For the next several years, Brownie took to the road, while maintaining his home base at the Laughery Club. There are occasional mentions of a transition to moving pictures – Brownie himself writes Herrmann in late 1914 of overtures towards the Essanay Company – but no evidence he left his blossoming stage career for these. In 1915, Brownie traveled with one of the era’s brightest stage stars, Maude Adams, playing the part of Master Arthur Wellesley Thompson in a production of Quality Street. Then he took on the role of Murphy, the river boy, in The Forest Fire. Throughout, the reviews were quite positive, from “the little fellow certainly deserved the plaudits” for Wildfire to “sagaciously and vivaciously enacted … a work of art” for The Forest Fire.19
With America’s entry into World War I on April 6, 1917, he was seized with desire to serve his country; stage career and military height requirements (5’ for the Army) be damned. Returning to Montana, he worked every connection he had. By May 1918, his frustration with months of fruitless efforts was palatable: “I’m going to telegraph Senator Walsh again and if he can’t do anything to hasten my going into service, I’m going to pull my freight and go to Canada where I’m pretty certain I will have my chance.” Finally, friends on a Helena draft board came through, and on June 1, 1918 he was enlisted into the 90th Infantry Division, Headquarters Detachment.20
Within weeks, he was overseas. He was still the outgoing Brownie: “every solider and the Germans in Berncastle knew this little fellow.” But he was also, soon enough, something else: Corporal Frank Burke. Giving “Fritz” hell and chasing “Wild Bill” during the day, and at night falling asleep with lighted cigarette in hand — apparently avoiding burns, although not the wrath of the elderly women maintaining the billets.21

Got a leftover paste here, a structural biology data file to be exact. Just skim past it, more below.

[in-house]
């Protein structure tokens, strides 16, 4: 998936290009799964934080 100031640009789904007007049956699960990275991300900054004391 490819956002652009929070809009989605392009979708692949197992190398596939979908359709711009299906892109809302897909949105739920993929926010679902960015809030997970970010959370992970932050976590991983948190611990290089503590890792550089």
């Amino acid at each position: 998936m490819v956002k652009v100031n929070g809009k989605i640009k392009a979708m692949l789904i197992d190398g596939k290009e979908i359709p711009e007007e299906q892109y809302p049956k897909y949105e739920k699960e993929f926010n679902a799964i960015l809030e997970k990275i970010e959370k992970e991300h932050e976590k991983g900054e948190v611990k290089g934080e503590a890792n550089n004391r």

A few weeks after being discharged on June 18, 1919, he took part, as he had so many times as a youngster, in a Fourth of July parade through the streets of Helena. He then moved to Idaho, where he is found in the 1920 census as a stage actor, and staying in a boarding house in Idaho Falls. Then, within a year or two, he set off for California, where he seems to have worked in the commissary of the American Potash & Chemical Corporation in Trona. He apparently remained in the Golden State, although he did not have any family connections there (nor did he ever marry).22
With the onset of the Great Depression, like so many other veterans of the World War, his fortunes collapsed. The 1930 census documents him as unemployed, and in October 1931, he was apparently given probation on a liquor charge. He passed away destitute, on November 7, 1931 in a Bakersfield hospital, by one account of tuberculosis, by another of pneumonia and pleurisy.23
“He had been in ill health since leaving the service” mentioned one Montana obituary, and this points towards a likely explanation behind his relative disappearance into private life.24
The 90th Division (the ‘Tough ‘Ombres’) was composed mostly of Texans and Oklahomans, who trained relentlessly for almost a year before leaving for France. Brownie was a newcomer, in any case not destined for immediate combat, and went through relatively scant training.
After arriving, the 90th quickly played a key role in the Battle of St. Mihiel over September 12-15, 1918. Among American troops, the 90th almost exclusively bore the brunt of enemy gas attacks. German canisters were launched at front lines and beyond, and for weeks after the battle, resulting in some 1500 gas casualties (i.e. hospitalizations). Brownie quite possibly was engaged in running messages during the battle. Moreover, while the “regulars” had trained extensively on “gas discipline”, newer recruits may not have been accustomed to fully donning their gas masks, or prone to removing them too soon, or even abandoning them in panic.25 Had Brownie been exposed to such an attack, and had the gas scarred his lungs, it may well have left him seeking the therapeutic relief provided by the hot California deserts. So too, it may well have left him susceptible to tuberculosis and pneumonia.